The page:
Since 2008, the Latin American Youth Center in Washington D.C. has reached out to address the needs of disconnected youth—16- to 24-year-olds who are out of school and out of work—through its successful Promotor Pathway program. Using the innovative Pay for Success model, LISC is helping expand on that success in order to serve even more at-risk youth in eastern D.C. neighborhoods.
In a blog post for Providence Business News, Jeanne Cola, director of LISC Rhode Island, stresses the role of calculated risk-taking when lending to promising community projects. It’s how LISC started—investing in people and places when no one else would—and it’s still paying off, as with the beautiful WaterFire arts center in Providence.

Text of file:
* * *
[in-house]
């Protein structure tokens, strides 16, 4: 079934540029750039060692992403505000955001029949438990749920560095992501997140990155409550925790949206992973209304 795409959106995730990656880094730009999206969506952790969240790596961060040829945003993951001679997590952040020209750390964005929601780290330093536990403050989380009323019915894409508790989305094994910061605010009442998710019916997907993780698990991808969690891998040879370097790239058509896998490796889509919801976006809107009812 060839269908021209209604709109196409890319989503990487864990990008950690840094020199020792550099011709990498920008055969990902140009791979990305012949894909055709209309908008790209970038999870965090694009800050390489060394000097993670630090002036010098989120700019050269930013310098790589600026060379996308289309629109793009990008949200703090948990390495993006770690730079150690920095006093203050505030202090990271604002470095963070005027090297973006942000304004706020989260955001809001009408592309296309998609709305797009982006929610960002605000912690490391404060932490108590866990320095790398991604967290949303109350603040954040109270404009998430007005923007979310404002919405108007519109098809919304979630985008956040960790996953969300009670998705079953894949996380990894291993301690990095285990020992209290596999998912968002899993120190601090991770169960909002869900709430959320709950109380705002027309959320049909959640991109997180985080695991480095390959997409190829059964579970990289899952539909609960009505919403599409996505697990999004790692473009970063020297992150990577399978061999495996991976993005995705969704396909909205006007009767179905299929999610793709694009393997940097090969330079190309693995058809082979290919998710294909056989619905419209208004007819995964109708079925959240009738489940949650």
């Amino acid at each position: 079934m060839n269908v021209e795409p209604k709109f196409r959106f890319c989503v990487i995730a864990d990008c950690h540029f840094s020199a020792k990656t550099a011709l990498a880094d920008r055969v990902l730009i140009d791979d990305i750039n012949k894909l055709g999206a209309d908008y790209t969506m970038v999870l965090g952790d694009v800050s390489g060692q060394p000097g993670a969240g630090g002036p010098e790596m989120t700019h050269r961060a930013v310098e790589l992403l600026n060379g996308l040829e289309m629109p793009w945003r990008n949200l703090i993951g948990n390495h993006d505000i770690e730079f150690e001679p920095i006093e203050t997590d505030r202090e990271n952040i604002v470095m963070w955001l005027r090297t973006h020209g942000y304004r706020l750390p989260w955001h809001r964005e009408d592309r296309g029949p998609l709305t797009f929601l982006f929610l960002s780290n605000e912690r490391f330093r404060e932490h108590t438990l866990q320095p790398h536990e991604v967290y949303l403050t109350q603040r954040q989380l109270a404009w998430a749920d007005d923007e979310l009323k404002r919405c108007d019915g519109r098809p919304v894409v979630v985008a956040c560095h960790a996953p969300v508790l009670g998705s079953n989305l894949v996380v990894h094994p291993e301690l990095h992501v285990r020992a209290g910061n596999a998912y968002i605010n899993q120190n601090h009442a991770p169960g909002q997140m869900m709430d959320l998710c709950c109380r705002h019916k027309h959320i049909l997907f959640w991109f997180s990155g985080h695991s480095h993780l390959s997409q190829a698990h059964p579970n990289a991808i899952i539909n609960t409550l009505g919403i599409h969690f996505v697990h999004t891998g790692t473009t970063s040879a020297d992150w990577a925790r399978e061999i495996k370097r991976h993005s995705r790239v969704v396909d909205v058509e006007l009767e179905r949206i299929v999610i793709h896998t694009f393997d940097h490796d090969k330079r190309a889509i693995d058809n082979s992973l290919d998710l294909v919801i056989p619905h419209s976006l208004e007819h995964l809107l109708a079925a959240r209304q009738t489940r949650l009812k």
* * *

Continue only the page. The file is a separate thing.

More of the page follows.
In some communities, there is a sense that crime is insurmountable. As part of our occasional series on community development research, LISC's research chief, Chris Walker, says that the data tells another story. “The sense of futility that pervades some conversations about safety is wildly misplaced,” he writes in his latest blog. He points to outcomes research that details the success of place-based strategies. The challenge, he says, lies in cutting them to fit local circumstances.
In honor of Independence Day, LISC's AmeriCorps director, Stacey Rapp, considers the role that national service plays in making our ideal of freedom a reality for all Americans.
This month, as our country celebrates LGBTQ pride, we at LISC reaffirm our commitment to supporting inclusive and equitable communities.